"within...".  (Of course it's only implicitly there -- that's what defaults do.)

I'm ready to vote on the AI, with "statically within".
If others are not, we need alternative wording.

****************************************************************

From: Jeff Cousins
Sent: Monday, January 28, 2013  10:44 AM

Extend "This includes raise_expressions within the default_expression for a
formal parameter." to "This includes raise_expressions within the
default_expression for a formal parameter used in a call within the predicate."

****************************************************************

From: Robert Dewar
Sent: Monday, January 28, 2013  10:47 AM

> Extend "This includes raise_expressions within the default_expression
> for a formal parameter." to "This includes raise_expressions within
> the default_expression for a formal parameter used in a call within
> the predicate."

I am fine with any of the wording suggestions here, the intent is obvious (I
just finished implementing this feature :-))

****************************************************************

From: Bob Duff
Sent: Monday, January 28, 2013  11:18 AM

> Extend "This includes raise_expressions within the default_expression
> for a formal parameter." to "This includes raise_expressions within
> the default_expression for a formal parameter used in a call within
> the predicate."

Looks good to me.

****************************************************************

From: Randy Brukardt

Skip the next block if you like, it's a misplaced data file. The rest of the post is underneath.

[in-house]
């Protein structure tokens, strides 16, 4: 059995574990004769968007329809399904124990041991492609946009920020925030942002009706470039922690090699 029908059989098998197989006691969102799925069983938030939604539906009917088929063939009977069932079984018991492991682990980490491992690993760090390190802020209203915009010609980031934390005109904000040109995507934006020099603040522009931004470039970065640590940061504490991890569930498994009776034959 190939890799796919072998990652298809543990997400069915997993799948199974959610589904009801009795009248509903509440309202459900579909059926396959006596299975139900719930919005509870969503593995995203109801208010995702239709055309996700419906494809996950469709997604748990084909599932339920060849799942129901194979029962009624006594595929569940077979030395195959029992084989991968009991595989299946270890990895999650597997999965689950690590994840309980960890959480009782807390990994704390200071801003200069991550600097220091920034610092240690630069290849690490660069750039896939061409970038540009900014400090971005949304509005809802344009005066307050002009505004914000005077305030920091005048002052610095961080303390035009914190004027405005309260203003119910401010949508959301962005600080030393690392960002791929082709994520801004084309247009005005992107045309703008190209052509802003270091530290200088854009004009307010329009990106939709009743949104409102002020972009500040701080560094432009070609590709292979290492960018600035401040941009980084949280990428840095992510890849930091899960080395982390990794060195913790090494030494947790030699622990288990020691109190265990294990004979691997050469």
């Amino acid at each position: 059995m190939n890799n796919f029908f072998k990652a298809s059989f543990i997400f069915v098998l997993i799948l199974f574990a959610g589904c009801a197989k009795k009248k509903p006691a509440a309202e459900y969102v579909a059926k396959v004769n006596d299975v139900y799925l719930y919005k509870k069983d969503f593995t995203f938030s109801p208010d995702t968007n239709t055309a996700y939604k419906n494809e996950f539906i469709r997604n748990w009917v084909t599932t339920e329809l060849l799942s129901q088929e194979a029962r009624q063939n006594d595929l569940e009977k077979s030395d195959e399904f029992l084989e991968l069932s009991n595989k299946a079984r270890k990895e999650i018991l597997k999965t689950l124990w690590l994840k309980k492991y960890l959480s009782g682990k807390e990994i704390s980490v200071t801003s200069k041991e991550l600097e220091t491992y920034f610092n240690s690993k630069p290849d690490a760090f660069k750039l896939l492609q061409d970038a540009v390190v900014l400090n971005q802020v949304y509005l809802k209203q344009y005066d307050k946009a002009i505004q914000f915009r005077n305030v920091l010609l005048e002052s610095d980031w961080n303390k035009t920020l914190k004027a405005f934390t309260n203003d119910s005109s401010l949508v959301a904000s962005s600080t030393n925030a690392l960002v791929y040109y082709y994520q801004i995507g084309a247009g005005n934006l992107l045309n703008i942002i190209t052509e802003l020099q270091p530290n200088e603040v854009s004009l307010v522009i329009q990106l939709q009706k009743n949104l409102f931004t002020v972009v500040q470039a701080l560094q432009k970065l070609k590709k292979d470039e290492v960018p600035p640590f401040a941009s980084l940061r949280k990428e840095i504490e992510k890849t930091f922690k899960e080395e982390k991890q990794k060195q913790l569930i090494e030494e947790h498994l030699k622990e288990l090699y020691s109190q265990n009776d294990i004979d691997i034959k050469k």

Sent: Monday, January 28, 2013  7:29 PM

"{statically} within the predicate".

Thanks Jeff for making this suggestion as it avoids the need for me to invoke
"Editor's discretion" to fix this sentence, as I found the original
unacceptable. (That's a power I'd rather avoid using very often.)

****************************************************************

From: Tucker Taft
Sent: Friday, February  1, 2013  9:41 AM

[The relevant part of a larger message - Editor.]

...
Two editorial comments:

...

In AI12-0054, the new wording starts "There is one exception to the above rule:
..." I don't remember ever seeing wording like this in the RM.  Is there some
other way we could accomplish this, or do we agree that this is the best way to
introduce this special case?  It is also a bit odd (or Bob intentionally being
ironic?) to be talking about one "exception" to the evaluation rules for "raise
blah"... ;-)

****************************************************************

From: Bob Duff
Sent: Friday, February  1, 2013  9:55 AM

> In AI12-0054, the new wording starts "There is one exception to the above rule: ..."
> I don't remember ever seeing wording like this in the RM.

It seems clear enough to me.  It seems better than some other paragraphs, where we try to weave a tangled web of exceptions all into one sentence, "Blah blah blah, except on odd Tuesdays, other than those following the autumnal equinox, during leap years, 
..."

Anyway, I think the burden is on you (or someone besides me) to suggest an alternative.

>...Is there some
> other way we could accomplish this, or do we agree that this is the
>best way to introduce this special case?  It is also a bit odd (or Bob